1. Heat bags (or anything sewn)
This year, my mom gave me a crash course on how to sew rice-filled heat bags, which can be heated in the microwave. A rather forgiving sewing project, which allowed me to spend time learning a new skill with one of my favorite people.
2. Lavender sachets
Paired with a heat bag, following the theme of relaxation and rest, I purchased some bulk lavender and small cloth sachet drawstring bags. A little went a long way, leaving some extra sachets to give with holiday cards.
3. Jarred soup (or cookie!) mixes:
Look up a recipe, purchase a few dry ingredients, and arrange in a mason jar aesthetically pleasing layers for the people in your life who are always cold or who enjoy a good sweet. This is a great bulk gift for coworkers, friends, or extended family.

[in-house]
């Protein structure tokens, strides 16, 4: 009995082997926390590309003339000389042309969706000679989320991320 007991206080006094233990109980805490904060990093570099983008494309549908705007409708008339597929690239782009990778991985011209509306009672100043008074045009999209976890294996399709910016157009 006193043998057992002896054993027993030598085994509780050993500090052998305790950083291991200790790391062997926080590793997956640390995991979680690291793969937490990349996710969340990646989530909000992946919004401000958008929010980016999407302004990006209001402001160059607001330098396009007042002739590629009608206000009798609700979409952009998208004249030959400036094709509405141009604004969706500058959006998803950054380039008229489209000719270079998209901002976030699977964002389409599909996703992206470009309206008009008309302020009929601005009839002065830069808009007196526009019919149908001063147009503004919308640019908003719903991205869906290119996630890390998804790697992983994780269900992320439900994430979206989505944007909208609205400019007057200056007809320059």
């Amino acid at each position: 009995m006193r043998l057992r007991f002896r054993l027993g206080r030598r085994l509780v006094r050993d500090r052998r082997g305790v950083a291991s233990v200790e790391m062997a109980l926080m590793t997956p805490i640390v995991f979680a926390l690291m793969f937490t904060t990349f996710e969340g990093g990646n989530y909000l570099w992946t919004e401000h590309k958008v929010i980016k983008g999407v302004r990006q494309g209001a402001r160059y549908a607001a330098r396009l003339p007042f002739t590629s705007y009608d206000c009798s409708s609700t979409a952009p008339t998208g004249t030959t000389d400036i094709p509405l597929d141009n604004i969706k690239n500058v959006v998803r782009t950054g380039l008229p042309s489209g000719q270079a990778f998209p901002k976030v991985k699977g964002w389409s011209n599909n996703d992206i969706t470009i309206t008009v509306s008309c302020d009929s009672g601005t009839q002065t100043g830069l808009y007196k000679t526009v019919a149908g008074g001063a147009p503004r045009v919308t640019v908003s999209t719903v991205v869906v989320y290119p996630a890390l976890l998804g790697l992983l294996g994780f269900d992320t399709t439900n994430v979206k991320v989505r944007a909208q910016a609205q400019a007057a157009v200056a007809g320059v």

4. Used book — yours or from a local bookstore:
I firmly believe that a book is one of the greatest gifts of all time. It’s knowledge, emotion, validation, challenge, joy, relaxation, all wrapped into a beginning, middle, and end. There should be no shame in utilizing your bookshelf or local used bookstore to search for gift-able books. Perhaps include a message inside about why you chose a specific book for a specific person.
5. Homemade or origami bookmarks:
I recently found an origami bookmark in my library book and thought it could be the cutest, quaintest addition to a holiday card or perfect for hiding in the pages of a gifted book. Or you can craft your own homemade bookmarks with quotes, drawings, special messages, etc.
6. Canvas painting/artwork:
If you love a good paint and sip, you probably have multiple canvases stacked up in your closet that you haven’t hung up. Buy a cheap frame and give these paintings as gifts. You spent time and money on these pieces and they should be appreciated. Or if you have craft supplies on hand, create something from scratch.